Andrew Woodward is back...


If there's one Hong Kong author who's embarked upon a series of crime thrillers who we've been following from day one, it's Andrew Woodward. And he's back with the third installment of his already successful Elements pentalogy, The Silverbird's Sign. Okay, it actually hit the shelves a few weeks ago – but now it's picking up speed as readers from across the world get into Woodward's third offering. Exciting times for the 42-year-old.

In the first book of the series, The Water Dragon, we see DI John Chambers on the hunt for a serial killer in Hong Kong, while the second installment, The Fire Walker, takes matters to Scotland, with plenty more twists and turns, Woodward-style. In this new addition, Hong Kong is again at centre-stage – with a real whodunnit theme to proceedings. However, HK isn't alone here. Interestingly, Uganda, in Africa, has an important role to play in the plot as well. When asked whether he's afraid that his readers may get lost by the alternation between the two very different countries, Woodward replies: "I did include a map of Uganda for the Kindle version. Maybe I should have included a map of Hong Kong…" He laughs. "You could look at it two ways: it's a work of fiction where, if you're not familiar with the background, you would just follow the story, but on the flipside, if you know Hong Kong, the details will add an extra dimension."

In Silverbird, DI Chambers investigates a mystery in Africa, while the other half of the story is told from the perspective of his partner, Detective Li, in Hong Kong. A sentiment exists between Woodward and this African nation, he says, as not only does part of his story take place there, the proceeds from The Fire Walker were also donated to Kitale School in Uganda. "I was very impressed by the genteel culture of the Ugandan people when I went there for a holiday a few years ago," he says. "I got involved with a group of people from the UK who set up a charity for orphans. I went back as the second book came out and wanted to give something back. It's really rewarding to know that electricity will soon be available in the village. The children will have access to computers and will be educated to be just as tech savvy as children from the city."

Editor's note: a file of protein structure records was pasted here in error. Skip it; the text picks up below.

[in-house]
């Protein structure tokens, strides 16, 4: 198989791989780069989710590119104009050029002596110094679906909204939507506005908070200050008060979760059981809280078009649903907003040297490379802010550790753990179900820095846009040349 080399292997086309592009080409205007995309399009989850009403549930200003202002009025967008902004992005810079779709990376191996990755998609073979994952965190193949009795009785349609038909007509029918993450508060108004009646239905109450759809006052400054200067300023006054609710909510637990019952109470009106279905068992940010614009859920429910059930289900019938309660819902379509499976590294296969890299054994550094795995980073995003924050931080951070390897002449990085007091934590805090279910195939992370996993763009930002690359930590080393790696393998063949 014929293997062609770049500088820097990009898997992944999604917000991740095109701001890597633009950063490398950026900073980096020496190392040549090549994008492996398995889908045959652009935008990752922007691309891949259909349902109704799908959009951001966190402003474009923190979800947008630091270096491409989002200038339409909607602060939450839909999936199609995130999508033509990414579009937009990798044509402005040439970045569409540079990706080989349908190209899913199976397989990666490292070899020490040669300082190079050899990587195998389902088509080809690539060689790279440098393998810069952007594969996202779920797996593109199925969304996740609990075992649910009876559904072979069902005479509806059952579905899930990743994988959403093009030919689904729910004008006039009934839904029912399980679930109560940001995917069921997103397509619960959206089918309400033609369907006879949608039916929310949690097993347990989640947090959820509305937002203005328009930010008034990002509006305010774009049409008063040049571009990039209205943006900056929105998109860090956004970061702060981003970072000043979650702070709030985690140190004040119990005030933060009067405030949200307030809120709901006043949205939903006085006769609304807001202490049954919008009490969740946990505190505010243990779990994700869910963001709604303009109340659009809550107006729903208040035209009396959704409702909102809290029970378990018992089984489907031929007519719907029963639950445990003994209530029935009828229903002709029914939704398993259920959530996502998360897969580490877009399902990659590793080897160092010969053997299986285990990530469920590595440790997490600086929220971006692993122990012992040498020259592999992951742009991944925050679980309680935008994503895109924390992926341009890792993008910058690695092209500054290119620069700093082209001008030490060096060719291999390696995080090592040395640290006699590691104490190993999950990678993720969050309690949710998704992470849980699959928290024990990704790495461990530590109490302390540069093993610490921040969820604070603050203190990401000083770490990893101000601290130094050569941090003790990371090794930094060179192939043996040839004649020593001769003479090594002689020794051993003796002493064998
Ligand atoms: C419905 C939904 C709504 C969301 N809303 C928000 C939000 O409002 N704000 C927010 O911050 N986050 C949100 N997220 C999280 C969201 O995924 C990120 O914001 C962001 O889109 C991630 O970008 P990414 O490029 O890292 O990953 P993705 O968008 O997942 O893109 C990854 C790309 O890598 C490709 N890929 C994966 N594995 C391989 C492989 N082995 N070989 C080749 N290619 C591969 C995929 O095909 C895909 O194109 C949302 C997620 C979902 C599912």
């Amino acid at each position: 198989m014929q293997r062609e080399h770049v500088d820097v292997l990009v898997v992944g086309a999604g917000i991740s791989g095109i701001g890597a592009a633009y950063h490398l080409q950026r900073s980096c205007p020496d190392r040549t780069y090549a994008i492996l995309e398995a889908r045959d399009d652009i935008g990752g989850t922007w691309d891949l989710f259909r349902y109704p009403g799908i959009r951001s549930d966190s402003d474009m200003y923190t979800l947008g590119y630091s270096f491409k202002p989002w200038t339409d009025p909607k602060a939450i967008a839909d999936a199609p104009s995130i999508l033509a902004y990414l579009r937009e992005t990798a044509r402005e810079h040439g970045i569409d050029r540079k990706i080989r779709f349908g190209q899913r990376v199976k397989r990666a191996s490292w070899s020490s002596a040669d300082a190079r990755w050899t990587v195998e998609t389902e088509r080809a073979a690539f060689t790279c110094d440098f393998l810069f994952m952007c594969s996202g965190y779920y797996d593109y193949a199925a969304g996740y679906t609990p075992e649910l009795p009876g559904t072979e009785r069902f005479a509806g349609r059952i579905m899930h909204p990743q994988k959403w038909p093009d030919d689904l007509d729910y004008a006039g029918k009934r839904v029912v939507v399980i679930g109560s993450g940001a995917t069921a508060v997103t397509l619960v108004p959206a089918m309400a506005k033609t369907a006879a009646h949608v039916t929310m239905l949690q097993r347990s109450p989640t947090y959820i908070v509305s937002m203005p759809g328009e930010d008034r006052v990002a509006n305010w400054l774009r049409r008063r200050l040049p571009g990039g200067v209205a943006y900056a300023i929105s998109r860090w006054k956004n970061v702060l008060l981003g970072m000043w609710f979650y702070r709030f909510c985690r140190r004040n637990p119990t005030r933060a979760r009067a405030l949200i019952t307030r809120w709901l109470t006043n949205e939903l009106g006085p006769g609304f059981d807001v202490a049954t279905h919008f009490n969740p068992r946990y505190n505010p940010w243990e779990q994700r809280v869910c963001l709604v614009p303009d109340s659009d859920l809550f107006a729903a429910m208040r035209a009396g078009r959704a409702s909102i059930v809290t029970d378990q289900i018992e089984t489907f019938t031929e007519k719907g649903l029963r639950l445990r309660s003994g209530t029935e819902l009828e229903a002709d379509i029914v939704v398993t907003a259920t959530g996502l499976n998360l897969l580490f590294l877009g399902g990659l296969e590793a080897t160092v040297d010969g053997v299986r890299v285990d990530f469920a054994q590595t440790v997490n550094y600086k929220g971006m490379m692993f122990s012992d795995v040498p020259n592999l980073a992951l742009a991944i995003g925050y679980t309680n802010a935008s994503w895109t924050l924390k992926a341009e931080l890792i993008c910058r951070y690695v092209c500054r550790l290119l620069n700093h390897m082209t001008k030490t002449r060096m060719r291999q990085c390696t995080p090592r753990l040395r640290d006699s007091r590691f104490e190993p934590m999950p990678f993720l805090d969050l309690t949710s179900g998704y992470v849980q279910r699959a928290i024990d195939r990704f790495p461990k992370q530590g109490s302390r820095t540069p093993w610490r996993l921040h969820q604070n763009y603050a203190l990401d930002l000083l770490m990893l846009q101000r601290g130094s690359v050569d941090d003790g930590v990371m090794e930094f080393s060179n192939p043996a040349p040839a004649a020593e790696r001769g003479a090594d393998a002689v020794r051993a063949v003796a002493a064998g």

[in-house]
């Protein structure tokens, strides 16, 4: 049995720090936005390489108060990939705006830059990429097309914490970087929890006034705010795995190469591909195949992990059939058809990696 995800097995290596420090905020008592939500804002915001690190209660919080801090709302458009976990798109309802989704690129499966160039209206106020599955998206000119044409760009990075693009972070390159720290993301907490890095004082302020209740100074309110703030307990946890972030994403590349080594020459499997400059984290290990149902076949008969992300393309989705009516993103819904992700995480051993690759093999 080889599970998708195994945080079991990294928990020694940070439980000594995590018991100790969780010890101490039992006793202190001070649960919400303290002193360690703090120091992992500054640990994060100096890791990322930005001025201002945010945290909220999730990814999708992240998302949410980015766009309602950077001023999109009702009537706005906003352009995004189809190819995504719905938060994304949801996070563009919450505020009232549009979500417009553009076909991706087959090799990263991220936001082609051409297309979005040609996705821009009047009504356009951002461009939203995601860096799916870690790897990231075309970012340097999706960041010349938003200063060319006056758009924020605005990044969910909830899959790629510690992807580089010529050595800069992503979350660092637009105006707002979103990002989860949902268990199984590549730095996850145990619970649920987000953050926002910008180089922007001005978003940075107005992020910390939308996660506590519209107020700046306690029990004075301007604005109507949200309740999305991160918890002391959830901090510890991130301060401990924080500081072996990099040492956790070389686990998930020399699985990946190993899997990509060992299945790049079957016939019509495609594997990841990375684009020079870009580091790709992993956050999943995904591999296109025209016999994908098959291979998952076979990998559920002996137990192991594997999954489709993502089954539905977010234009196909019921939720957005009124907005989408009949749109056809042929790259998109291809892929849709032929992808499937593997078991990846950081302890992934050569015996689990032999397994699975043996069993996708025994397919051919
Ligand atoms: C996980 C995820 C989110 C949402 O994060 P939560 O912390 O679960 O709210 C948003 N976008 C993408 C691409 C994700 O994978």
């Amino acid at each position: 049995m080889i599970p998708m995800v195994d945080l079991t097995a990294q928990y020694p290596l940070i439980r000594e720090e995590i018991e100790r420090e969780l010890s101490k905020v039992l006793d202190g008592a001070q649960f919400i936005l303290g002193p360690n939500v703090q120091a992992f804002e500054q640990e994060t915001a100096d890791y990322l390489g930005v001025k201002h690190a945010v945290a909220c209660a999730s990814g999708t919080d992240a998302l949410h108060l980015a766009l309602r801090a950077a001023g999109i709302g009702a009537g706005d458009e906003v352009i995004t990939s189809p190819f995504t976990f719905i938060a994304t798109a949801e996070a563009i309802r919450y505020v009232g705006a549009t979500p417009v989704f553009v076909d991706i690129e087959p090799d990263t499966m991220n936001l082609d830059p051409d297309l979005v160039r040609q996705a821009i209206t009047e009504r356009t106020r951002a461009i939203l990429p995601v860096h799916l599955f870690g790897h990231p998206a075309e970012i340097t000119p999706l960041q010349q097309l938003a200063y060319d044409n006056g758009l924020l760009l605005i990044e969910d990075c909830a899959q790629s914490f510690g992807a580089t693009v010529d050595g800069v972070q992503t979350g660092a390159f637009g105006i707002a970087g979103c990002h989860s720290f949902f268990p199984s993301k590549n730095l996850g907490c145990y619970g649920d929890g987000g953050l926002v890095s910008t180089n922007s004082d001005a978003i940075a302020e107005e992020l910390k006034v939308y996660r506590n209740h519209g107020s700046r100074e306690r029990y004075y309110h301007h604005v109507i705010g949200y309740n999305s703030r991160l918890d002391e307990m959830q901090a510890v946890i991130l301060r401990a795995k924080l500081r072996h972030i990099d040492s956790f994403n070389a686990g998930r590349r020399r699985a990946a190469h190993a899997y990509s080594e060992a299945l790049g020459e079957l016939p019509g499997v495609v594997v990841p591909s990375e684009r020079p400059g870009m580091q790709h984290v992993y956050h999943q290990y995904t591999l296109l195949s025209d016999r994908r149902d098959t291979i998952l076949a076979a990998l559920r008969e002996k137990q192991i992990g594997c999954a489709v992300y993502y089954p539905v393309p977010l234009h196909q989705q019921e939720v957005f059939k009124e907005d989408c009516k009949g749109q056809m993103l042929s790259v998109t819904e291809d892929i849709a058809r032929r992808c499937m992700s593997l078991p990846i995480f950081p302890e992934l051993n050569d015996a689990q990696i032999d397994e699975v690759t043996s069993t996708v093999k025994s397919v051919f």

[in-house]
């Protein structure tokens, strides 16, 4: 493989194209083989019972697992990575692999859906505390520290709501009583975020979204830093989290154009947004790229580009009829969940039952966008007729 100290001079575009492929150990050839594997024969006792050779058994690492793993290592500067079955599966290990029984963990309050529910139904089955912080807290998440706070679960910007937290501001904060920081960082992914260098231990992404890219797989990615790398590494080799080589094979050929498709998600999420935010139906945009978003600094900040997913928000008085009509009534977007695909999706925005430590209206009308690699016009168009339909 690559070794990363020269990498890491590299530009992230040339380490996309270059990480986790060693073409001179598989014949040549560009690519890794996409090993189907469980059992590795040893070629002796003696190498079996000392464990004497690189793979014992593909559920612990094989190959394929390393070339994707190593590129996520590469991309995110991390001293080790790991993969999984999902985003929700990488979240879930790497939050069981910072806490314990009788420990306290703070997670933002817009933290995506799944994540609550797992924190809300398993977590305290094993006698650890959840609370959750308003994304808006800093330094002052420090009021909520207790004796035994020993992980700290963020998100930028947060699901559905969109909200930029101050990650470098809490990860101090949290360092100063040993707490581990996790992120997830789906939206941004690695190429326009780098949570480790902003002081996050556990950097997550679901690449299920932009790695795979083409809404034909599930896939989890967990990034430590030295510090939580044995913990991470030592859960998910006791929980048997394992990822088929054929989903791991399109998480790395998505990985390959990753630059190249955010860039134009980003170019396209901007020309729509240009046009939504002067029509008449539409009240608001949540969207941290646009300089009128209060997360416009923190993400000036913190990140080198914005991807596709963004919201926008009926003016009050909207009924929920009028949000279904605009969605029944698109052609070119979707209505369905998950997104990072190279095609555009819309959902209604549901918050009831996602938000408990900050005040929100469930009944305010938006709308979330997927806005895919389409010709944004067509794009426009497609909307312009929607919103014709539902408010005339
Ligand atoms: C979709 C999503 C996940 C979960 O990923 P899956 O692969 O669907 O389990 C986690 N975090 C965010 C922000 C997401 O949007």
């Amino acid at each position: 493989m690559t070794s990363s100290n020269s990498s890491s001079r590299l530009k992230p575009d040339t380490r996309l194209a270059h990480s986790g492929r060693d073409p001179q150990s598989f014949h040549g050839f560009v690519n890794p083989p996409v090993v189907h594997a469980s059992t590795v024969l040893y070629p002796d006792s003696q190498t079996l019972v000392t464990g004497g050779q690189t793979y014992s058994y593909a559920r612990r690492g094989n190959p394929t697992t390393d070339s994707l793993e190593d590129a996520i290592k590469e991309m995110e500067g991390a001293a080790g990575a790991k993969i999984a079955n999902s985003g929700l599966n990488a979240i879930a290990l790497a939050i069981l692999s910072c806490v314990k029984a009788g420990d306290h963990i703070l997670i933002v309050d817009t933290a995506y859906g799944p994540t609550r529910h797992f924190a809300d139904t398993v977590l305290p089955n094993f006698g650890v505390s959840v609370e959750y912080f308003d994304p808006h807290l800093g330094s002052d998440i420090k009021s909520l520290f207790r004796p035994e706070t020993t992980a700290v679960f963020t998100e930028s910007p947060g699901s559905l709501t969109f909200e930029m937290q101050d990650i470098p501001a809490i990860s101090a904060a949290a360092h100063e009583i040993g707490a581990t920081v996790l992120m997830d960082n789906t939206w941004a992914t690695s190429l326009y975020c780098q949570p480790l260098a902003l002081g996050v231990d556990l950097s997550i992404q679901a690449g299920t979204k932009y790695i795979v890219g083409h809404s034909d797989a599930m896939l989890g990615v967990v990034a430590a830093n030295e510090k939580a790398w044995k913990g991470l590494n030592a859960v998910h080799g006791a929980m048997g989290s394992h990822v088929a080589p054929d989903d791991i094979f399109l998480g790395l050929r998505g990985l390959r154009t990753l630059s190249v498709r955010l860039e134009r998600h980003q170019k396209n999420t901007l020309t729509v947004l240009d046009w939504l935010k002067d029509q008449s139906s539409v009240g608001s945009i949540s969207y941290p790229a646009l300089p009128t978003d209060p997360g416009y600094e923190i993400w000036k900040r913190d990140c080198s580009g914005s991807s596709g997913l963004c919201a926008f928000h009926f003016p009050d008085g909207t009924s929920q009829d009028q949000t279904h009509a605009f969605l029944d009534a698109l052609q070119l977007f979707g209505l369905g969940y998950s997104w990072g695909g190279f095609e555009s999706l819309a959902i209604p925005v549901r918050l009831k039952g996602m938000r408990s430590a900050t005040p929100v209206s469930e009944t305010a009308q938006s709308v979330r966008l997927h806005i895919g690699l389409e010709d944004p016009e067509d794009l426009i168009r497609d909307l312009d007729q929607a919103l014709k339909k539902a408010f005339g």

Woodward is not only fascinated by the change the information age can bring to Third World countries but also by how it is changing the publishing industry in general. "Selling books have become a very different beast from 10 years ago," he says. "The cost of selling my book in Kindle format is almost nothing, whereas the print version not only costs more to produce but there are also distribution costs. But even if you sell a hundred Kindle books, a paperback is a hundred times more visible than an ebook. A person reading on the MTR or a paperback sitting on a bookshelf gets noticed a lot more than a file in a Kindle."

Like it or not, authors still can't ignore print copies just yet as Woodward has encountered fans who insist on reading a good, old-fashioned book with 'real' pages. Actually, it was through talking to his fans that he found that his series has an appeal for the 'mature ladies' demographic. With that in mind, can readers look forward to a more salacious relationship line between DI Chambers and Li in this book? "Actually, one of the major characters will meet a grisly end in book three and that may put a damper in the relationship between Li and Chambers – or not, depending on who it is," he says. On that bombshell, we'll let you judge The Silverbird's Sign for yourself... Lisa Cam

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